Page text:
Jan 16

The Milky Way’s Clean and Tidy Galactic Neighbour

Source: ESO Photo Release eso1603

eso1603aThe dwarf galaxy IC 1613.
Image credits: ESO.

Many galaxies are chock-full of dust, while others have occasional dark streaks of opaque cosmic soot swirling in amongst their gas and stars. However, the subject of this new image, snapped with the OmegaCAM camera on ESO’s VLT Survey Telescope in Chile, is unusual — the small galaxy, named IC 1613, is a veritable clean freak! IC 1613 contains very little cosmic dust, allowing astronomers to explore its contents with great clarity. This is not just a matter of appearances; the galaxy’s cleanliness is vital to our understanding of the Universe around us. (learn more)

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Jan 16

The Turbulent Birth of a Quasar

Source: ESO Science Release eso1602

eso1602aArtist's impression of the galaxy W2246-0526.
Image credits: NRAO/AUI/NSF; Dana Berry / SkyWorks; ALMA (ESO/NAOJ/NRAO).

The most luminous galaxy known in the Universe — the quasar W2246-0526, seen when the Universe was less than 10% of its current age — is so turbulent that it is in the process of ejecting its entire supply of star-forming gas, according to new observations with the Atacama Large Millimeter/submillimeter Array (ALMA).(learn more)

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Jan 16

Follow a Live Planet Hunt! — Pale Red Dot campaign launched

Source: ESO Outreach

Proxima_Centauri,_our_nearest_neighbourProxima Centauri as seen by Hubble.Image credits: ESA/Hubble.

Last Friday, ESO launched the Pale Red Dot project — a unique outreach campaign that will allow the general public to follow scientists from around the globe as they search for an Earth-like exoplanet around the closest star to us, Proxima Centauri. The observing campaign will run from January to April 2016 and will be accompanied by blog posts and social media updates. No one knows what the outcome will be. In the months following the observations, the scientists will analyse the data and submit the results to a peer-reviewed journal.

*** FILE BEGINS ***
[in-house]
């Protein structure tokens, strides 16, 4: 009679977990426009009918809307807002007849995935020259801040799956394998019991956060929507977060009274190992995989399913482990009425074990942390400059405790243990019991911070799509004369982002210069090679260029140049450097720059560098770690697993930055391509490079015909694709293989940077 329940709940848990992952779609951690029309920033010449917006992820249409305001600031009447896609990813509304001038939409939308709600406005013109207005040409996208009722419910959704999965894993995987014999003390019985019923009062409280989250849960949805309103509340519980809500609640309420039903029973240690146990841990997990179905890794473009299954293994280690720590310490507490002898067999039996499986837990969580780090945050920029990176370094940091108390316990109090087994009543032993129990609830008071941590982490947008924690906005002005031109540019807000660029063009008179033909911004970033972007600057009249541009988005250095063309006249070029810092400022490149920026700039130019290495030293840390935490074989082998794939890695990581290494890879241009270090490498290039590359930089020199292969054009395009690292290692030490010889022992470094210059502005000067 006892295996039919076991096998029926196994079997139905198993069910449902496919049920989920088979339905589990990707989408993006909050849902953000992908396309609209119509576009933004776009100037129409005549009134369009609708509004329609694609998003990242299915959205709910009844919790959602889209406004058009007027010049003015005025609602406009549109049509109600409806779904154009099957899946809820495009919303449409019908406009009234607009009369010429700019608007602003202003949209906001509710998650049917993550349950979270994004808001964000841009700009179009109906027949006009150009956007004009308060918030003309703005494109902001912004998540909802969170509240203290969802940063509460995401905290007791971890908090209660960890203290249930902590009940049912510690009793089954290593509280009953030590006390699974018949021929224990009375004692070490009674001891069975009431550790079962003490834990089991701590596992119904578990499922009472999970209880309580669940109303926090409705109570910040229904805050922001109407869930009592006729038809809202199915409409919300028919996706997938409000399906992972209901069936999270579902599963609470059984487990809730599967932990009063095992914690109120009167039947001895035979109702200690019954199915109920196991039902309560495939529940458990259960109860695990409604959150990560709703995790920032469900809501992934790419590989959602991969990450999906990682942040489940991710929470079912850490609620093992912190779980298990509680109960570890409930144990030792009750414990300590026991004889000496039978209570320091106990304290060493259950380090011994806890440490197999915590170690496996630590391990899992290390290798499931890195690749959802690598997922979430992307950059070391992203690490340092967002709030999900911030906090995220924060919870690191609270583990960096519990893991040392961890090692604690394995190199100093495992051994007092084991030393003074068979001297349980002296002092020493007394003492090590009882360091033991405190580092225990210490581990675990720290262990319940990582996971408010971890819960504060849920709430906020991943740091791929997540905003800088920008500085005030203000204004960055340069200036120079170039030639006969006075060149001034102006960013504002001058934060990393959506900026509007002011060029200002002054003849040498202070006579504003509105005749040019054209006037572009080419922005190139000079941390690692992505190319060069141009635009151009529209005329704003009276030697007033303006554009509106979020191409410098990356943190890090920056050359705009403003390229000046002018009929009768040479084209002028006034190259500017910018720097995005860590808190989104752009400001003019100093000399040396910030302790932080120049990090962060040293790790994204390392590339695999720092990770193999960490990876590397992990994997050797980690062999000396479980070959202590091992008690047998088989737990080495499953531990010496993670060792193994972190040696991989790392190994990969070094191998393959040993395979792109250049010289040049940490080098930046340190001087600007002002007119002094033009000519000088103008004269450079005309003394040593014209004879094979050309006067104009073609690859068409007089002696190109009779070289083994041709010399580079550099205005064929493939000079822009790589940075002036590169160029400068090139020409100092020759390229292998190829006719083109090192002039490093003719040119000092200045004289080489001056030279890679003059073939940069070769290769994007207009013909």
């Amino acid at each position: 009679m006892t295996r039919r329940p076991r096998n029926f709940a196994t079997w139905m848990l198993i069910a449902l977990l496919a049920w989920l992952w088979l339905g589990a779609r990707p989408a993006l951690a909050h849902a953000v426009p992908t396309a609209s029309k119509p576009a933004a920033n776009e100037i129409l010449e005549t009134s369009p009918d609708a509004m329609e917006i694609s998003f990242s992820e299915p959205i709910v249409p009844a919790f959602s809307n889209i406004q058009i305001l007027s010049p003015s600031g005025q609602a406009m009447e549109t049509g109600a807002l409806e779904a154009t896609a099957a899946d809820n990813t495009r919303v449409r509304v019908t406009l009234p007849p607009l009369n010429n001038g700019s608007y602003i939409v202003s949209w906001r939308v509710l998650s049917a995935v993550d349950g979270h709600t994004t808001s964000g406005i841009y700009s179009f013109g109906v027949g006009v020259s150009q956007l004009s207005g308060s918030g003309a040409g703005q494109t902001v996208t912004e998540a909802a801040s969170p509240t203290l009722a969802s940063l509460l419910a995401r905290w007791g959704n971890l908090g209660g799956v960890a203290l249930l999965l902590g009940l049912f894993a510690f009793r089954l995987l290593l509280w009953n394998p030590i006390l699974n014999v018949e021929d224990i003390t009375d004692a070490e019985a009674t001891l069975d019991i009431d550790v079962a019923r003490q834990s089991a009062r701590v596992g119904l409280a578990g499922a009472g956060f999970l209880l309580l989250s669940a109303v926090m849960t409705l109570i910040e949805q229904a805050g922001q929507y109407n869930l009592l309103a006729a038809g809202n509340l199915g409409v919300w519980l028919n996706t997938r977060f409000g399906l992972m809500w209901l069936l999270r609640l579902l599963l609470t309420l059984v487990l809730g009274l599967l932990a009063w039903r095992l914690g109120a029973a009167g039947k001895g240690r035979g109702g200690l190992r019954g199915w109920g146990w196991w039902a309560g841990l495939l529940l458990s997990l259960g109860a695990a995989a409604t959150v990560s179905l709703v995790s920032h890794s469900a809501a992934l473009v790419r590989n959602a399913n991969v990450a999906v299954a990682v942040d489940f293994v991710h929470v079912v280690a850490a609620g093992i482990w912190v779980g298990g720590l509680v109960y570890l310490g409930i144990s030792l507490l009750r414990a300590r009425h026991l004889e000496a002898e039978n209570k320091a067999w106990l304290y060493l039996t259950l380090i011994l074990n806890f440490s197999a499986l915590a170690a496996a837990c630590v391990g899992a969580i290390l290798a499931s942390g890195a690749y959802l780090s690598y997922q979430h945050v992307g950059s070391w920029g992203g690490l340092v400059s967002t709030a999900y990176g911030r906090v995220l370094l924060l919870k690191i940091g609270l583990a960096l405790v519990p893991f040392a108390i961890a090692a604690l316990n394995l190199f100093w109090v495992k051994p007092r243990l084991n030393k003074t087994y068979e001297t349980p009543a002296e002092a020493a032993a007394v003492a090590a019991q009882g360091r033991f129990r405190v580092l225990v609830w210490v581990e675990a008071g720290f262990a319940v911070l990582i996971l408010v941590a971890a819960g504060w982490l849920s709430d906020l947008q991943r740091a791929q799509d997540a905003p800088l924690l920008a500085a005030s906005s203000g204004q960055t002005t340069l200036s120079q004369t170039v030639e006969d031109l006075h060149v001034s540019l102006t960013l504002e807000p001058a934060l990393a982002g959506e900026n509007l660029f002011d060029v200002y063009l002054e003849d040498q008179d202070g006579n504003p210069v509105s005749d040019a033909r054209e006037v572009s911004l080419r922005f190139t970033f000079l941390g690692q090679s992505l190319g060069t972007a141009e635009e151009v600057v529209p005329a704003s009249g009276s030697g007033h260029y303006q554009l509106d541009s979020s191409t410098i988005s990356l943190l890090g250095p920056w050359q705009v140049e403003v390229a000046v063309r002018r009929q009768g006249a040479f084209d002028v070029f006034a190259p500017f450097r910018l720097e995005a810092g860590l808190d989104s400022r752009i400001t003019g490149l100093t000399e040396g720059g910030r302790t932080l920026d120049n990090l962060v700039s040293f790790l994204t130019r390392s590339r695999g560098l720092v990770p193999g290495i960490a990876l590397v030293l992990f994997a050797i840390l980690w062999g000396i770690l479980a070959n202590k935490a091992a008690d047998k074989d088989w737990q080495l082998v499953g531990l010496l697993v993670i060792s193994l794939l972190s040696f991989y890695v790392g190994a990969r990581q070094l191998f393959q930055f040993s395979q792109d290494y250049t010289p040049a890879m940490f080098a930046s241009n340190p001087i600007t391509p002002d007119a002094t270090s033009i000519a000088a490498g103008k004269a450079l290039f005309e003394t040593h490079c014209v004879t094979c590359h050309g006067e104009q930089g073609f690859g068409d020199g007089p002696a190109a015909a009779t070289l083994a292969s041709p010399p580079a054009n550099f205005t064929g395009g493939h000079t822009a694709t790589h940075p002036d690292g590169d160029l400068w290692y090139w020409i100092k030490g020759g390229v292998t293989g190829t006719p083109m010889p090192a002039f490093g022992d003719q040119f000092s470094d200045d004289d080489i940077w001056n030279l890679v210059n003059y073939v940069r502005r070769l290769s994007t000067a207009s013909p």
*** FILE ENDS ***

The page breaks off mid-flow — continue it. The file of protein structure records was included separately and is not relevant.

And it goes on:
You can read more about the campaign here: https://www.eso.org/public/announcements/ann16002/
Blog updates are available here: http://www.palereddot.org/
You can also follow the campaign on Twitter @Pale_Red_Dot and interact with scientists using the hashtag #PaleRedDot

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Jan 16

First Light For Future Black Hole Probe

Source: ESO Organisation Release eso1601

eso1601aGRAVITY discovers new double star in Orion Trapezium Cluster.
Image credits: ESO/GRAVITY consortium/NASA/ESA/M. McCaughrean.

Zooming in on black holes is the main mission for the newly installed instrument GRAVITY at ESO’s Very Large Telescope in Chile. During its first observations, GRAVITY successfully combined starlight using all four Auxiliary Telescopes. The large team of European astronomers and engineers, led by the Max Planck Institute for Extraterrestrial Physics in Garching, who designed and built GRAVITY, are thrilled with the performance. During these initial tests, the instrument has already achieved a number of notable firsts. This is the most powerful VLT Interferometer instrument yet installed. (learn more)

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